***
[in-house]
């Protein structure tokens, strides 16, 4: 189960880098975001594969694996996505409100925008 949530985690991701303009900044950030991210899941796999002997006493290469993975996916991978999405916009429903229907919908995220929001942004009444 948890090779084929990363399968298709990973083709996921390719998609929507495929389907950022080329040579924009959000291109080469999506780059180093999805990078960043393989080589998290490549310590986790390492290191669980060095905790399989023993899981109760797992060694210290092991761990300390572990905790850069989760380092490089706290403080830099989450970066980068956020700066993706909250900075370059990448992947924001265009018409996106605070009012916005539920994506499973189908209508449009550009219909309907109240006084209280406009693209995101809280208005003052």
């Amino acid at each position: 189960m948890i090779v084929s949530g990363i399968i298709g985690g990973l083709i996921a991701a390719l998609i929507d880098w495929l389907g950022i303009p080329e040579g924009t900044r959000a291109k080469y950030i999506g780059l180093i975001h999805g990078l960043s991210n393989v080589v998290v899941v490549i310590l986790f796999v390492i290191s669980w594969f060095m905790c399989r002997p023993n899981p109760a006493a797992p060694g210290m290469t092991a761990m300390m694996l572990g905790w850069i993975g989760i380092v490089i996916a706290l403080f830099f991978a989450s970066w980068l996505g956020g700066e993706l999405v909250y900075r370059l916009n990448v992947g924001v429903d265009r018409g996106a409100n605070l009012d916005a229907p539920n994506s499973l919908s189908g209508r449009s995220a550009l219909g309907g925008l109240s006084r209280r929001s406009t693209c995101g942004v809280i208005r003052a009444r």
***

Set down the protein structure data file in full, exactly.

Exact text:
[in-house]
């Protein structure tokens, strides 16, 4: 189960880098975001594969694996996505409100925008 949530985690991701303009900044950030991210899941796999002997006493290469993975996916991978999405916009429903229907919908995220929001942004009444 948890090779084929990363399968298709990973083709996921390719998609929507495929389907950022080329040579924009959000291109080469999506780059180093999805990078960043393989080589998290490549310590986790390492290191669980060095905790399989023993899981109760797992060694210290092991761990300390572990905790850069989760380092490089706290403080830099989450970066980068956020700066993706909250900075370059990448992947924001265009018409996106605070009012916005539920994506499973189908209508449009550009219909309907109240006084209280406009693209995101809280208005003052």
């Amino acid at each position: 189960m948890i090779v084929s949530g990363i399968i298709g985690g990973l083709i996921a991701a390719l998609i929507d880098w495929l389907g950022i303009p080329e040579g924009t900044r959000a291109k080469y950030i999506g780059l180093i975001h999805g990078l960043s991210n393989v080589v998290v899941v490549i310590l986790f796999v390492i290191s669980w594969f060095m905790c399989r002997p023993n899981p109760a006493a797992p060694g210290m290469t092991a761990m300390m694996l572990g905790w850069i993975g989760i380092v490089i996916a706290l403080f830099f991978a989450s970066w980068l996505g956020g700066e993706l999405v909250y900075r370059l916009n990448v992947g924001v429903d265009r018409g996106a409100n605070l009012d916005a229907p539920n994506s499973l919908s189908g209508r449009s995220a550009l219909g309907g925008l109240s006084r209280r929001s406009t693209c995101g942004v809280i208005r003052a009444r």